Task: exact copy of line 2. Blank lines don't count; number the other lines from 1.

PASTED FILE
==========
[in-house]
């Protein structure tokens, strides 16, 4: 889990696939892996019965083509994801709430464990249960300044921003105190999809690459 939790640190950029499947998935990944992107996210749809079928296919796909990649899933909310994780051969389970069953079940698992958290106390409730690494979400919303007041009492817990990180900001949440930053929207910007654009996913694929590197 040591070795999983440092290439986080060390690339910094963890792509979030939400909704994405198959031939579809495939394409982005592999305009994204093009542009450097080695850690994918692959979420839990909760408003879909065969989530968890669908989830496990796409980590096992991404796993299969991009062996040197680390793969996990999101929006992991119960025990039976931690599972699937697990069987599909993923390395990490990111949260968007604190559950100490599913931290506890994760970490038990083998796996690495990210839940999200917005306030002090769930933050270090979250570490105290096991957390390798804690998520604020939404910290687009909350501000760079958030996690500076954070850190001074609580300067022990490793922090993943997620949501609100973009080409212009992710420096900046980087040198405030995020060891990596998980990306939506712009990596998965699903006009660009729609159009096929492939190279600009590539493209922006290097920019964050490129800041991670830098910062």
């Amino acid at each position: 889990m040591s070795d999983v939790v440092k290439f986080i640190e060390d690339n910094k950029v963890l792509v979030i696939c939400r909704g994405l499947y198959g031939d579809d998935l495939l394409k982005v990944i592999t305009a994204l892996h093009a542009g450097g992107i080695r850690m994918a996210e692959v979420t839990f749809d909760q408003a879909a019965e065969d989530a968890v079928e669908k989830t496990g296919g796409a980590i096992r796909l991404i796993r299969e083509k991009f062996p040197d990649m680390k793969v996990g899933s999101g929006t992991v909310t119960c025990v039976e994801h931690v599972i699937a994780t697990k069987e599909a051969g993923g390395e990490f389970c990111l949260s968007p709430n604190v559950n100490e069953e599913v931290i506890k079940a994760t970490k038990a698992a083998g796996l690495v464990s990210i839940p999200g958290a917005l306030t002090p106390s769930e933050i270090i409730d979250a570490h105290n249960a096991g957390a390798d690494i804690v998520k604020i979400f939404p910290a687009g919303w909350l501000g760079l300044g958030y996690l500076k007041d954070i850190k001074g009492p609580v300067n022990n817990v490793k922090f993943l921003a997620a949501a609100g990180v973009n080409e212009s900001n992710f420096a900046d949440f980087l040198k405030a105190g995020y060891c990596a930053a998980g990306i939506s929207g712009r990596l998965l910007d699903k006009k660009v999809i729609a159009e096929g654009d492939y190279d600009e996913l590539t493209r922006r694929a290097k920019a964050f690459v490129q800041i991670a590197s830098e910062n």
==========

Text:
């Protein structure tokens, strides 16, 4: 889990696939892996019965083509994801709430464990249960300044921003105190999809690459 939790640190950029499947998935990944992107996210749809079928296919796909990649899933909310994780051969389970069953079940698992958290106390409730690494979400919303007041009492817990990180900001949440930053929207910007654009996913694929590197 040591070795999983440092290439986080060390690339910094963890792509979030939400909704994405198959031939579809495939394409982005592999305009994204093009542009450097080695850690994918692959979420839990909760408003879909065969989530968890669908989830496990796409980590096992991404796993299969991009062996040197680390793969996990999101929006992991119960025990039976931690599972699937697990069987599909993923390395990490990111949260968007604190559950100490599913931290506890994760970490038990083998796996690495990210839940999200917005306030002090769930933050270090979250570490105290096991957390390798804690998520604020939404910290687009909350501000760079958030996690500076954070850190001074609580300067022990490793922090993943997620949501609100973009080409212009992710420096900046980087040198405030995020060891990596998980990306939506712009990596998965699903006009660009729609159009096929492939190279600009590539493209922006290097920019964050490129800041991670830098910062």